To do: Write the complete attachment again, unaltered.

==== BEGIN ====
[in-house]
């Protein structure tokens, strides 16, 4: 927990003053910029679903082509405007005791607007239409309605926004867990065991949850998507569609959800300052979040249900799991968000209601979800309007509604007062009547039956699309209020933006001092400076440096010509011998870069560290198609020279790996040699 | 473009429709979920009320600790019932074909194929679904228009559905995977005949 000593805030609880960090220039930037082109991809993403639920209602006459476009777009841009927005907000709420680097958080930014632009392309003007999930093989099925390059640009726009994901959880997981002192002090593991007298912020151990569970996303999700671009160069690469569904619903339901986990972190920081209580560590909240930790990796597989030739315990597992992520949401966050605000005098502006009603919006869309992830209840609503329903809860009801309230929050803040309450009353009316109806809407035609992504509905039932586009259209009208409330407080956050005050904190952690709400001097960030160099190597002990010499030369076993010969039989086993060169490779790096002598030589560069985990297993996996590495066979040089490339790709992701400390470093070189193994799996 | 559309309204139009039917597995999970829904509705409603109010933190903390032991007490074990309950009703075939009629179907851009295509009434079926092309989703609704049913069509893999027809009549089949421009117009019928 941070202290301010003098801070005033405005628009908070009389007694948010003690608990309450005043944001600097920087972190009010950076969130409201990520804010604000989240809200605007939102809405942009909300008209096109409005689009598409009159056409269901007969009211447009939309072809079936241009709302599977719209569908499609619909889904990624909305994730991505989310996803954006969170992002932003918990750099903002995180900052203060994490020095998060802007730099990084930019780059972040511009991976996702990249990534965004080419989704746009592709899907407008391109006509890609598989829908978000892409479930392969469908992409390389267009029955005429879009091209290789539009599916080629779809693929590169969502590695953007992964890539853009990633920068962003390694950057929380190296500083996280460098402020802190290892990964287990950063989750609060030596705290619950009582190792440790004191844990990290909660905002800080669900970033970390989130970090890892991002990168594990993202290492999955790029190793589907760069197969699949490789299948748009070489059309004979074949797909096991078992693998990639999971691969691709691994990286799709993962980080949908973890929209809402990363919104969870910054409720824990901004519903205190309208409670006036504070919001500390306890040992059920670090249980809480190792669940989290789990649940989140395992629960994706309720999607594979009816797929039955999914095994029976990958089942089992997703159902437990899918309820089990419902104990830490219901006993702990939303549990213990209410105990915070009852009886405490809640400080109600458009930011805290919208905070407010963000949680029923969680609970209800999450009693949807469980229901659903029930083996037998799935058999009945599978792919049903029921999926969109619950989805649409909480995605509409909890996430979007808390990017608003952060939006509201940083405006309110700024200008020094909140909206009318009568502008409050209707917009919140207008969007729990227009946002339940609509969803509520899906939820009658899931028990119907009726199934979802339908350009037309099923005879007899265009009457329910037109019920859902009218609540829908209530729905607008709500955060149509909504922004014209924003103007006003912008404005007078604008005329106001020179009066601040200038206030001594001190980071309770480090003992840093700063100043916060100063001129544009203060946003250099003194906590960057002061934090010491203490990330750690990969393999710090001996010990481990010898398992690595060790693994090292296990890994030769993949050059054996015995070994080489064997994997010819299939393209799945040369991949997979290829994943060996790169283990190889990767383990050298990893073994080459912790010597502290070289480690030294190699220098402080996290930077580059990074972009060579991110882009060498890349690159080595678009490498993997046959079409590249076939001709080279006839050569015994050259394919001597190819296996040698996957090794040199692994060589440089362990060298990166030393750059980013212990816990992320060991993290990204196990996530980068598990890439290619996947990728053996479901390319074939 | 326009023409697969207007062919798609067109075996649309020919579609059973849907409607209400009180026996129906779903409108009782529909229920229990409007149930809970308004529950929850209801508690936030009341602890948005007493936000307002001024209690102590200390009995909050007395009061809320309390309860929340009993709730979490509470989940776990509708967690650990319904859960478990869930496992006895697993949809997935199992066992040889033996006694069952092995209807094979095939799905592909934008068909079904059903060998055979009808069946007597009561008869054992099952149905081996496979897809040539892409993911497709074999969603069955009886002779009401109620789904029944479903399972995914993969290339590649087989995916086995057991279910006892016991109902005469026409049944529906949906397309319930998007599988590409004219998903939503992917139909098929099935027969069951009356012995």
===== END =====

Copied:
[in-house]
């Protein structure tokens, strides 16, 4: 927990003053910029679903082509405007005791607007239409309605926004867990065991949850998507569609959800300052979040249900799991968000209601979800309007509604007062009547039956699309209020933006001092400076440096010509011998870069560290198609020279790996040699 | 473009429709979920009320600790019932074909194929679904228009559905995977005949 000593805030609880960090220039930037082109991809993403639920209602006459476009777009841009927005907000709420680097958080930014632009392309003007999930093989099925390059640009726009994901959880997981002192002090593991007298912020151990569970996303999700671009160069690469569904619903339901986990972190920081209580560590909240930790990796597989030739315990597992992520949401966050605000005098502006009603919006869309992830209840609503329903809860009801309230929050803040309450009353009316109806809407035609992504509905039932586009259209009208409330407080956050005050904190952690709400001097960030160099190597002990010499030369076993010969039989086993060169490779790096002598030589560069985990297993996996590495066979040089490339790709992701400390470093070189193994799996 | 559309309204139009039917597995999970829904509705409603109010933190903390032991007490074990309950009703075939009629179907851009295509009434079926092309989703609704049913069509893999027809009549089949421009117009019928 941070202290301010003098801070005033405005628009908070009389007694948010003690608990309450005043944001600097920087972190009010950076969130409201990520804010604000989240809200605007939102809405942009909300008209096109409005689009598409009159056409269901007969009211447009939309072809079936241009709302599977719209569908499609619909889904990624909305994730991505989310996803954006969170992002932003918990750099903002995180900052203060994490020095998060802007730099990084930019780059972040511009991976996702990249990534965004080419989704746009592709899907407008391109006509890609598989829908978000892409479930392969469908992409390389267009029955005429879009091209290789539009599916080629779809693929590169969502590695953007992964890539853009990633920068962003390694950057929380190296500083996280460098402020802190290892990964287990950063989750609060030596705290619950009582190792440790004191844990990290909660905002800080669900970033970390989130970090890892991002990168594990993202290492999955790029190793589907760069197969699949490789299948748009070489059309004979074949797909096991078992693998990639999971691969691709691994990286799709993962980080949908973890929209809402990363919104969870910054409720824990901004519903205190309208409670006036504070919001500390306890040992059920670090249980809480190792669940989290789990649940989140395992629960994706309720999607594979009816797929039955999914095994029976990958089942089992997703159902437990899918309820089990419902104990830490219901006993702990939303549990213990209410105990915070009852009886405490809640400080109600458009930011805290919208905070407010963000949680029923969680609970209800999450009693949807469980229901659903029930083996037998799935058999009945599978792919049903029921999926969109619950989805649409909480995605509409909890996430979007808390990017608003952060939006509201940083405006309110700024200008020094909140909206009318009568502008409050209707917009919140207008969007729990227009946002339940609509969803509520899906939820009658899931028990119907009726199934979802339908350009037309099923005879007899265009009457329910037109019920859902009218609540829908209530729905607008709500955060149509909504922004014209924003103007006003912008404005007078604008005329106001020179009066601040200038206030001594001190980071309770480090003992840093700063100043916060100063001129544009203060946003250099003194906590960057002061934090010491203490990330750690990969393999710090001996010990481990010898398992690595060790693994090292296990890994030769993949050059054996015995070994080489064997994997010819299939393209799945040369991949997979290829994943060996790169283990190889990767383990050298990893073994080459912790010597502290070289480690030294190699220098402080996290930077580059990074972009060579991110882009060498890349690159080595678009490498993997046959079409590249076939001709080279006839050569015994050259394919001597190819296996040698996957090794040199692994060589440089362990060298990166030393750059980013212990816990992320060991993290990204196990996530980068598990890439290619996947990728053996479901390319074939 | 326009023409697969207007062919798609067109075996649309020919579609059973849907409607209400009180026996129906779903409108009782529909229920229990409007149930809970308004529950929850209801508690936030009341602890948005007493936000307002001024209690102590200390009995909050007395009061809320309390309860929340009993709730979490509470989940776990509708967690650990319904859960478990869930496992006895697993949809997935199992066992040889033996006694069952092995209807094979095939799905592909934008068909079904059903060998055979009808069946007597009561008869054992099952149905081996496979897809040539892409993911497709074999969603069955009886002779009401109620789904029944479903399972995914993969290339590649087989995916086995057991279910006892016991109902005469026409049944529906949906397309319930998007599988590409004219998903939503992917139909098929099935027969069951009356012995």